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Raiders 2018 Opponent Breakdown: Los Angeles Rams

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Los Angeles Rams v Arizona Cardinals Photo by Christian Petersen/Getty Images

For the next few weeks the staff at Silver and Black Pride will be going through each of the Raiders’ 13 opponents this year and picking them apart, discussing the team and what to expect when the Raiders play them. Each team changes drastically from year to year, but what do the Raiders’ opponents look like today?

I’m going to begin with the first opponent the Raiders will face this season, the Los Angeles Rams.

Overview

The Rams’ first year back in Los Angeles after having been in St. Louis for over 20 years was a resounding success. The Rams went 11-5, won the NFC West, and made the playoffs for the first time in forever. But the Rams’ magical season was ended at the hands of the Atlanta Falcons in the first round of the playoffs, and they’ve done everything imaginable to ensure that they will get farther this time around.

Key Departures: Trumaine Johnson, Alec Ogletree, Sammy Watkins

Key Additions: Ndamukong Suh, Marcus Peters, Aqib Talib, Sam Shields, Nickell Roby, Brandin Cooks, Dominique Easley, Ramik Wilson

Imagine for a moment that you purchased a loaf of garlic bread. It’s delicious, as garlic bread tends to be, but this particular garlic bread cost $50. The bread itself is fine but the value simply isn’t there.

That’s what Ndamukong Suh was for the Dolphins. He was good, but he wasn’t close to worth the $114M contract he got in 2015. Suh signed with the Rams on a one-year, $14M deal, which is still outlandish but at least they won’t eat their garlic bread wondering how they’ll pay their mortgage.

Oh, by the way, the Rams also got three corners- Peters, Talib and Shields. Together with Rams safety Lamarcus Joyner they could make up the best secondary in football, or they could be complete headcases and turn the Rams into a circus. Who knows.

The Rams replaced Sammy Watkins with Brandin Cooks who came over from the Patriots, and he will team with WR Cooper Kupp to keep LA’s passing attack as potent and dangerous as ever. I’m just glad we don’t have Sean Smith anymore.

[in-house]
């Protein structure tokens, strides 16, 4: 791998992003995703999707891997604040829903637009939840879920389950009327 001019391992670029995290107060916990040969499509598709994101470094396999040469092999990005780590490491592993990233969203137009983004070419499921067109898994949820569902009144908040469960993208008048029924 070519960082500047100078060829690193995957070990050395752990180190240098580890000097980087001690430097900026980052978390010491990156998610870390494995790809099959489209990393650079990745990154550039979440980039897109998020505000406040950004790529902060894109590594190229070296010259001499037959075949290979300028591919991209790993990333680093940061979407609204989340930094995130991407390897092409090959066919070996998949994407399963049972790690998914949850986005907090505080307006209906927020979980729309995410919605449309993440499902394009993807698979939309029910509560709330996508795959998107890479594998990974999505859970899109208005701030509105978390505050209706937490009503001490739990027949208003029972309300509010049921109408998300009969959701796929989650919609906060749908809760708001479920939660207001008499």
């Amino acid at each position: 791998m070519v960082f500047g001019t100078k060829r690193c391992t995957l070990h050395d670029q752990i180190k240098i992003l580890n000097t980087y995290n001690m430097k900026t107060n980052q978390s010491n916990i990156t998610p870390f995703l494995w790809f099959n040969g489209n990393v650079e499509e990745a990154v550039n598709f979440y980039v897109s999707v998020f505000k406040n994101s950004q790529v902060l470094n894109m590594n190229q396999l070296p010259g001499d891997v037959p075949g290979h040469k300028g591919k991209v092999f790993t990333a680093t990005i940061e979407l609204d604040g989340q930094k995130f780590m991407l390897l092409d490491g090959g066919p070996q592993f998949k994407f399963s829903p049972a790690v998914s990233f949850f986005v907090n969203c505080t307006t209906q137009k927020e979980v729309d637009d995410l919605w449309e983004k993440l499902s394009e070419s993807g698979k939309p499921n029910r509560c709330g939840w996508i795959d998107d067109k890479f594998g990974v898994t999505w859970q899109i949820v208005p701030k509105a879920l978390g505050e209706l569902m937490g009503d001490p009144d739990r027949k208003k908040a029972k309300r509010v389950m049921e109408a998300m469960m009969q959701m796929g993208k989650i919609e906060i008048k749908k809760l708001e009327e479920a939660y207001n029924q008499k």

Rankings

2018 NFL,com Power Poll: #2

2017 Total Offense: 10th, 1st in points per game with 29.9

2017 Total Defense: 19th, 12th in points allowed per game with 20.6

The Rams have made so many crucial moves this season that these rankings don’t even seem relevant anymore, but giving an offense that averaged a hair shy of 30 points per game Brandin Cooks seems as unfair as Demarcus Cousins to the Warriors.

Key Matchups

If the Raiders want to win this game, they’ll have to win in several facets of the game and have the upper hand in a few key areas. Here are a few of them.

Rams interior defensive line vs. Raiders guards/center

The strength of the Rams defense is, with all due respect to their corners, at defensive tackle. You will not, this year or any year, find a tandem better than Suh and Defensive Player of the Year Aaron Donald. Luckily for the Raiders, they have the best interior offensive line in football with Kelechi Osemele, Rodney Hudson and Gabe Jackson. If the Raiders can win this battle, it will make all the other aspects of the game easier.

Raiders cornerbacks vs. Rams receivers

If all goes well, Gareon Conley will be starting opposite Rashaan Melvin for Week One. The speed and route-running abilities of Kupp and Cooks are tremendous, and this will be a serious challenge for the two young corners. A pass rush is absolutely necessary to mitigate their threat, but Conley and Melvin will need to step up and make some plays. They absolutely cannot let Cooks or Kupp get behind them.

Rams RB Todd Gurley vs. Raiders front seven

Last year, Gurley showed himself to be an all-purpose threat, rushing for 1305 yards and 13 touchdowns while catching 64 passes for 788 yards and five scores. The Raiders have beefed up their defensive line with rookies Arden Key, PJ Hall and Maurice Hurst, and added to their linebackers with Tahir Whitehead and Derrick Johnson. Gurley seems like a tough ask for this unit in Week 1, but if they can force a few turnovers then this might turn out in their favor.

Conclusion

On paper, the Rams are easily the best team in the NFC with the fewest question marks. Sean McVay has proven to be a superlative coach and Jared Goff’s sophomore season was nothing short of spectacular. Facing this team in Week One on Monday Night Football seems like an uphill battle, even at home. We will see very quickly how well Paul Guenther’s defense can deal with an elite offensive attack, and also how the Jon Gruden battering ram offense and whatever Kung Fu quarterback training he puts Derek Carr through pays off against the best defense money can buy.